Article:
That means I come to your house, or get sent the building plans and analyse them with a computer model. And then I give advice about the best way to improve the energy efficiency. This usually involves upgrading the insulation and installing double glazing. If only more people would hire me…….
Then I could afford to build my own house!
- Yup have experienced that “colder inside than outside feeling“. We moved into our current house last September and on 24th it snowed! We got about 2-3 inches although this should not be a yearly event, hopefully! It was 7 degrees celsius in the bathroom that day (south side of house) and we may as well have been living in a tent. The fire was going full blast and only keeping the lounge warm. Since insulating walls and ceiling we have had a few cool nights down to 5 degrees ish. It has been a comfy 18 degrees through the living and bedroom spaces by wakeup time at 6.30 am with the woodfire damped down overnight. We were thrilled with this as the insulation investment was significant. And we still have a few more windows to cover with thick thermal-backed curtains which should improve things more. After years in a cold, not very sunny house I am finally not dreading winter this year.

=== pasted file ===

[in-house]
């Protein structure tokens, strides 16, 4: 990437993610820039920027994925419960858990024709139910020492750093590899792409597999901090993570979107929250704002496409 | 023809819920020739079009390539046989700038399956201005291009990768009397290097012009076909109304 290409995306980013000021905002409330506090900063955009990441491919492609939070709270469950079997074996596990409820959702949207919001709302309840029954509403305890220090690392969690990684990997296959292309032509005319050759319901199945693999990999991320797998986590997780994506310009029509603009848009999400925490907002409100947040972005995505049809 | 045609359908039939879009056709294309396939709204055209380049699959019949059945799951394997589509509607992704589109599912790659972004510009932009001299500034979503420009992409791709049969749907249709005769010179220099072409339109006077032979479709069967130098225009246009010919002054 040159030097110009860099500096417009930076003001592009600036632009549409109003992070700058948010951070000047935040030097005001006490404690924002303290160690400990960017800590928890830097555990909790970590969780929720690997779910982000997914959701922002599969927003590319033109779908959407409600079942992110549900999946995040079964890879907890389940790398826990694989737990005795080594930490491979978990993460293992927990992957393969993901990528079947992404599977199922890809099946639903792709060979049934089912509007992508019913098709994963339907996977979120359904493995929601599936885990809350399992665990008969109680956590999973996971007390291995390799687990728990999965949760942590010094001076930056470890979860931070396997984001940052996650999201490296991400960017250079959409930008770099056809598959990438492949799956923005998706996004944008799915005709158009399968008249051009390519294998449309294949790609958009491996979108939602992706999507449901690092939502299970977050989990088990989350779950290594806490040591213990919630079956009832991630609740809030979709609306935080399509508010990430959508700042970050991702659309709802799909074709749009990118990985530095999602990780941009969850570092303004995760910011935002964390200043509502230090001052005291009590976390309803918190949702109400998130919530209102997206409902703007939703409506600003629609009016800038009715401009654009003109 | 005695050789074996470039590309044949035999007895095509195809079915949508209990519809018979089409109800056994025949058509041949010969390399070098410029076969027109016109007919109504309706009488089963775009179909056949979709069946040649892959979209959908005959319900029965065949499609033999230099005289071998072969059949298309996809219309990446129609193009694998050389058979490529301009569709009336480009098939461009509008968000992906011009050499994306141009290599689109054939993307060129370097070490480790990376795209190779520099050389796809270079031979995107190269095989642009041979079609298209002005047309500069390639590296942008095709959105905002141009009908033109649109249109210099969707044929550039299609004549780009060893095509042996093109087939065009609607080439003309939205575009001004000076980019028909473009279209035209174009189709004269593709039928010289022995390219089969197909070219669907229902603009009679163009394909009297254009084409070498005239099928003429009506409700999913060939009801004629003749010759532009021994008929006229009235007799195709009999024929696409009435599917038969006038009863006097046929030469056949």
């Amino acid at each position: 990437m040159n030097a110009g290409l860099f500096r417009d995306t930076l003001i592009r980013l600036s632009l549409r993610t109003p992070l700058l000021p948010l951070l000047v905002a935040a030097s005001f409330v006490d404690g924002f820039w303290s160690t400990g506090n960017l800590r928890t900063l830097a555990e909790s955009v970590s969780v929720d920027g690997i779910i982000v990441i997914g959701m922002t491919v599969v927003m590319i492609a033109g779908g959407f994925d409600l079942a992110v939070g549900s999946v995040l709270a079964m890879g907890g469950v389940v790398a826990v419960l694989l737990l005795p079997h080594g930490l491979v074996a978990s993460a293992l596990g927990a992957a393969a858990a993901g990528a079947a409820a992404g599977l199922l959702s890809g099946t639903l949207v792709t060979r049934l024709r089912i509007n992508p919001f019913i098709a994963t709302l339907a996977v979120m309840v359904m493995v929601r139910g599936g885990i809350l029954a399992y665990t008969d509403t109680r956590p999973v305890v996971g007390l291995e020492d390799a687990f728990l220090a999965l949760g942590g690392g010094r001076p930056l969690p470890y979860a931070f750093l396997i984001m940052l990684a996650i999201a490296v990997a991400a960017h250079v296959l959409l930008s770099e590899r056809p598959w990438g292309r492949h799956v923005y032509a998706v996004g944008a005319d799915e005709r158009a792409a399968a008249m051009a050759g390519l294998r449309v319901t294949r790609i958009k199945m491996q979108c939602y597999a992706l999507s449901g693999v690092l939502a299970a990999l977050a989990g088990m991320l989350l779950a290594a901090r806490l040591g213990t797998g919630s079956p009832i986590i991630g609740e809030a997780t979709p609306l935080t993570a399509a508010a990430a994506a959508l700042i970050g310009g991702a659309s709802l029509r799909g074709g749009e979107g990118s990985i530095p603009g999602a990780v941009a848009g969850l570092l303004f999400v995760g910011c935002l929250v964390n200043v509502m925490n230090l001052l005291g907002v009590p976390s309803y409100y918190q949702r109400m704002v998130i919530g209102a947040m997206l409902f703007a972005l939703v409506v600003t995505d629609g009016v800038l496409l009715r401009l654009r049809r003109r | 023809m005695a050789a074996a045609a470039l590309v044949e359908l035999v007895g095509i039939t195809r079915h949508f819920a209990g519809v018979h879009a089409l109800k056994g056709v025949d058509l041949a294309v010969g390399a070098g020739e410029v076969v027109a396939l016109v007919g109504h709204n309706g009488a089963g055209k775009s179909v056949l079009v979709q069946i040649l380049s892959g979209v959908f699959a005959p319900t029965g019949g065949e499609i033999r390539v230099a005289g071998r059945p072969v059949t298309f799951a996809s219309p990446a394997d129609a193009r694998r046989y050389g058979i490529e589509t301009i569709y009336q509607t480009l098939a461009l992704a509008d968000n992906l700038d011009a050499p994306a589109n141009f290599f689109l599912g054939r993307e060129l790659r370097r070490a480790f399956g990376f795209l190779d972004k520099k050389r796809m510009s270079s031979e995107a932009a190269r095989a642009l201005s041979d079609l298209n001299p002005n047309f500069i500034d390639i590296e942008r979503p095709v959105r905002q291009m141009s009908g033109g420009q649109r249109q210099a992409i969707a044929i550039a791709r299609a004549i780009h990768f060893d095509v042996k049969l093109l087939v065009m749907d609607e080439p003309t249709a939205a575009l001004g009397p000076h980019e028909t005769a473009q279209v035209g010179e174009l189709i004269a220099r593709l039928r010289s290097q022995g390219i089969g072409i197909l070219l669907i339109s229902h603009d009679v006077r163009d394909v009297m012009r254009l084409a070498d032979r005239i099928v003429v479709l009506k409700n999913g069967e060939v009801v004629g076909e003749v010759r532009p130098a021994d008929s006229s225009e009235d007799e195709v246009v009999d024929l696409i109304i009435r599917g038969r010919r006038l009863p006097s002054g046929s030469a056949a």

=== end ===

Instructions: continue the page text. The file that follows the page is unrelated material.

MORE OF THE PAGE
- Do you have window pelmets?
- Hi behappy, yes, yes, yes thankfully we do. Interestingly in our previous house we looked at getting one of those DVS type systems to use the warm air in the ceiling space to warm the house a little during the day as we did not get much direct sunshine. I know they market them more for dampness but the house was dry – just cold. When the guy came to give us a quote he said because of the pelmets we would have to leave the curtains open at night in winter to let the introduced air keep the windows free of condensation. At that point I realized what a crazy idea those things are. We spent significant money on firewood to heat the place and then we were supposed to introduce cold air from the ceiling all through the night and leave the curtains open. We moved house and now have big north facing windows. 🙂 Will be glad when my curtain making is finished though – enormous task!